Each time one visits a grocery store, they probably dread two things. One is not being able to find what you need, and the second is a bratty kid screaming at the top of their lungs while you try to peacefully select your groceries. Those days may be over.
The semi-popular Publix grocery store is now testing the TV Kart, a car-shaped shopping cart complete with a TV screen that plays popular children’s shows, including Barney, the Wiggles, and my personal favorite, Bob the Builder.* These carts aim to please kids, and give some peace to your normal visit your local grocery store. Of course, there is a catch. The peace and quiet is going to cost you $1, which, for most parents, is a small price to pay.
â€œâ€˜They’ve been a big hit so far,â€™ said Publix store manager Jerry Meyer, watching a steady stream of tots making a beeline for the carts on a recent Friday morning. Kids were running so fast toward the carts that many parents didn’t see a fairly small â€˜insert $1â€™ sign, though, spurring a few borderline Terrible Two moments when the wheels wouldn’t unlock.â€ (Source: Atlanta Journal-Constitution )
According to recent News Reports, these carts are all the rage in New Zealand, and made their way into the States eight months ago. Both Walmart and Texas based H-E-B are also testing the TV Karts. According to the makers of the Kart, stores generate up to $100,000 in sales per year for a store due to the fact that research has shown parents shop an average of eight to nine minutes longer while using the TV Kart.
“We claim we can keep a child entertained for 48 minutes,” says Patrick Burke, Southern regional manager for Cabco USA, the makers of the TV Karts. “That’s long enough for a good, solid shop.”
But not everyone is sold on the TV Karts. Amusing ourselves to death may just be the theme song of the next generation. You can watch television at home, in the minivan, and now at the grocery store.
â€œPretty soon we wonâ€™t have to interact with each other at all,â€ said local Christian radio announcer Tracey Tiernan, her words dripping with sarcasm. â€œDonâ€™t you just love that?â€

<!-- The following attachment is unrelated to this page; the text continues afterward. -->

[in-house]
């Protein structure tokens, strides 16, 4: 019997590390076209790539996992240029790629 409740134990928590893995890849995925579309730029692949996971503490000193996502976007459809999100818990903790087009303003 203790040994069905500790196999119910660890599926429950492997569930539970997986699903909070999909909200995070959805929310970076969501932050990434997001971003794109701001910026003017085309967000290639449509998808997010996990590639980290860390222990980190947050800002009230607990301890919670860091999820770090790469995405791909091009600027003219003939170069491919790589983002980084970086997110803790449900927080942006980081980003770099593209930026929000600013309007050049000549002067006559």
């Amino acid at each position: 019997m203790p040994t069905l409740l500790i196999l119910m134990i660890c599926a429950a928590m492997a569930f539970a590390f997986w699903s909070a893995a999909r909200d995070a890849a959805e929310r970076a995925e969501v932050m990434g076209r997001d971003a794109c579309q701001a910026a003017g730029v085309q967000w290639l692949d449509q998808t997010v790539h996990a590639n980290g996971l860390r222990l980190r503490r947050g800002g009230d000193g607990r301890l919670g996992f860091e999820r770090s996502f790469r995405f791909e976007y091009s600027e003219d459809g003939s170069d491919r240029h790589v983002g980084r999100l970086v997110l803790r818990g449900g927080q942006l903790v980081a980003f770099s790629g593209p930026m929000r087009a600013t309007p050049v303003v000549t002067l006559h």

If ever the late Neil Postmanâ€™s** statement that we as Americans are allowing ourselves to be amused and entertained into mindlessness rang true, itâ€™s now.
â€œExcellent design,â€ commented Jones Foyer on Gizmodo.com, â€œYour kid can continue to be hypnotizsed into a consumerist zombie by the television- that is if the TV is working, which I expect won’t be after being banged around a supermarket for a couple of weeks. The blow molded bucket seat is a perfect breeding ground for all sorts of bacteria left my previous dirty little kids as well. I’ve always thought the traditional welded wire carts were a great solution for carrying your kids with you because they are oriented facing you: how novel, eye contact and human interaction.â€
This whole TV Kart episode is just flat out bad. And with the amount of kids glued to the television these days, I donâ€™t see any reason why this idea will not explode. Eye contact and human interaction are becoming a novel idea. Our minds are truly beginning to melt, as parents avoid parenting, kids avoid learning and living, and companies just slurp up the money.
But we must not declare technology to be something completely evil.
â€œTechnology is not bad,â€ notes Alex Harris in his article â€˜Busy Signals: Our Wired Generationâ€™. â€œWe must look for the positive and innovative ways in which we can use and adapt to new technology. But we must never forget what it can’t do — and more importantly — what we can’t do while we’re using it.â€
Such as actually living.
To Be Continued
* Just kidding.
** Neil Postman is the author of Amusing Ourselves to Death: Public Discourse in the Age of Show Business.